Interestingly, the correlation was found to increase with age. While the correlation was found to be only 57.2 per cent in the age group 18-30, it was 64 per cent in the age group 31-50 and 75 per cent in people above 50 years. “This is quite unexpected, especially when RBD-IgG levels are not associated with age,” said Aurnab Ghose, “but there are some plausible explanations for this, which need to be investigated further. The biology is quite complex and there are factors that can come into play besides RBD-IgGs to prevent the binding. This cannot, therefore, be taken to imply that you have better protective immunity as you age.”

Confounding observations

Besides this age-related heterogeneity (and complexity), there were other confounding observations with regard to this correlation. It was found that there were samples that had high RBD-IgG levels but low binding inhibition and low RBD-IgG levels but high binding inhibition. Overall, 30 per cent of the positive sera showed departures from a straightforward correlation, with the former group being 6.2 per cent, which suggests that a significant number of seropositive people may not be well protected despite having high titres of RBD-IgG during the survey. According to the paper, a possible explanation for the low RBD-IgG/high inhibition group (which constitutes the remaining about 24 per cent) is the presence of non-IgG antibodies that also bind to the RBD, like the IgAs (immunoglobulin A).

To investigate this aspect, the researchers tested a subset of 639 samples for IgAs against the S1 part of the S-protein, which contains the RBD. It was found that 68.4 per cent of the RBD-IgG positive sera were also S1-IgA positive. S1-IgA was also found to be positively correlated to surrogate virus neutralisation, or SVNT positivity. In particular, the low RBD-IgG/high inhibition category of sera was found to be S1-IgA positive. These observations taken together imply that in the prevention of RBD binding with the ACE2 receptor or, equivalently, giving protective immunity against reinfection, both IgG and IgA antibodies play a role, the latter less but in a significant way. “However, this functional response shows considerable heterogeneity, with patterns of variation suggesting age-associated diversity in the antibody repertoires,” the researchers say in the paper. “More likely,” Aurnab Ghose added, “it is to do with the specific epitopes [sites on the antigen to which antibodies attach] and binding kinetics of the generated antibodies. But biologically it is important to note this heterogeneity in the immune response.”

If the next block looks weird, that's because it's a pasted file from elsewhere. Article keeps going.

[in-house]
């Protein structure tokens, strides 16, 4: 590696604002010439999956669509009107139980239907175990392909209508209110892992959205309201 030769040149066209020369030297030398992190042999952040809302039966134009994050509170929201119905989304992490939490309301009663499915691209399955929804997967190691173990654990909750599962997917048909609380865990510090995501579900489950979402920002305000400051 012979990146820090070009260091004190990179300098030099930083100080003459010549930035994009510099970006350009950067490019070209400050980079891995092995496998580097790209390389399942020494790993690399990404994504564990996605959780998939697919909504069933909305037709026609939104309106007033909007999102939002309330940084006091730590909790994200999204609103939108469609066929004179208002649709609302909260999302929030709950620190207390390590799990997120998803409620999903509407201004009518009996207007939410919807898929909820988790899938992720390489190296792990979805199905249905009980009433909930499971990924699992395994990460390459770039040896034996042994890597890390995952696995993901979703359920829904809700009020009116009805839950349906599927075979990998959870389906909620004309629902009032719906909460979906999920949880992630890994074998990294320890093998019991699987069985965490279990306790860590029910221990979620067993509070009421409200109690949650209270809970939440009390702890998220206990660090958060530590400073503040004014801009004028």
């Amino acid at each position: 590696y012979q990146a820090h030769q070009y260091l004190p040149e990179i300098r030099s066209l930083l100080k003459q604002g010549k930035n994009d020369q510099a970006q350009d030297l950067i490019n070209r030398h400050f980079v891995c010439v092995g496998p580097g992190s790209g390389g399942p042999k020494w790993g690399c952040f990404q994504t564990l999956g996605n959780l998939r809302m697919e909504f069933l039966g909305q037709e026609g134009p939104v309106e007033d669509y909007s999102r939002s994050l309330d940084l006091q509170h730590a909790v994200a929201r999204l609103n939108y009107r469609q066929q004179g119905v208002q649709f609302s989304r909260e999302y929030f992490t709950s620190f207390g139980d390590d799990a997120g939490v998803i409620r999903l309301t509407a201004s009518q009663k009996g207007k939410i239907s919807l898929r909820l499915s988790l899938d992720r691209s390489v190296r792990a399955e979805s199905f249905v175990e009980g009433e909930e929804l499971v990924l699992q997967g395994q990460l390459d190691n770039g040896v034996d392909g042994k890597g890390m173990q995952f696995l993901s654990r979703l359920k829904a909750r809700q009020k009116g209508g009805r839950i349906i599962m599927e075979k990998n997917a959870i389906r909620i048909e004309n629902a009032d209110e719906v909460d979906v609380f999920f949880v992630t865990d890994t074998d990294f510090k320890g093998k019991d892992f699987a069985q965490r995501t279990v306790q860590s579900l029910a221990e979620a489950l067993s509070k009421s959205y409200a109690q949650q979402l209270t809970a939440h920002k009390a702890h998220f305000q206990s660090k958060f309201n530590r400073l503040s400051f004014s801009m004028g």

To validate the SVNT and to verify the correlation of RBD-IgG with neutralising activity, the researchers also evaluated the neutralising activity by running a smaller subset of 192 samples (essentially because of the cost involved) through a PRNT. Both RBD-IgG and SVNT positivity correlated well with high live virus neutralising activity. Thus, in general, elevated RBD-IgG (and surrogate neutralisation) levels are “robust predictors of virus neutralising activity”, notes the paper. In sum, therefore, a sero-survey carried out with an RBD-specific IgG test, such as the THSTI-RBD-ELISA test, is a better proxy for community-level protective immunity than sero-surveys done with other antibody detection kits.

“This study,” notes the paper in conclusion, “demonstrates the heterogeneous but widespread transmission of SARS-CoV-2 in a dense urban population. The high seroprevalence combined with evidence of neutralising antibodies and of declining incidence in settings of high prevalence raises the possibility of population immunity at least in the short term.”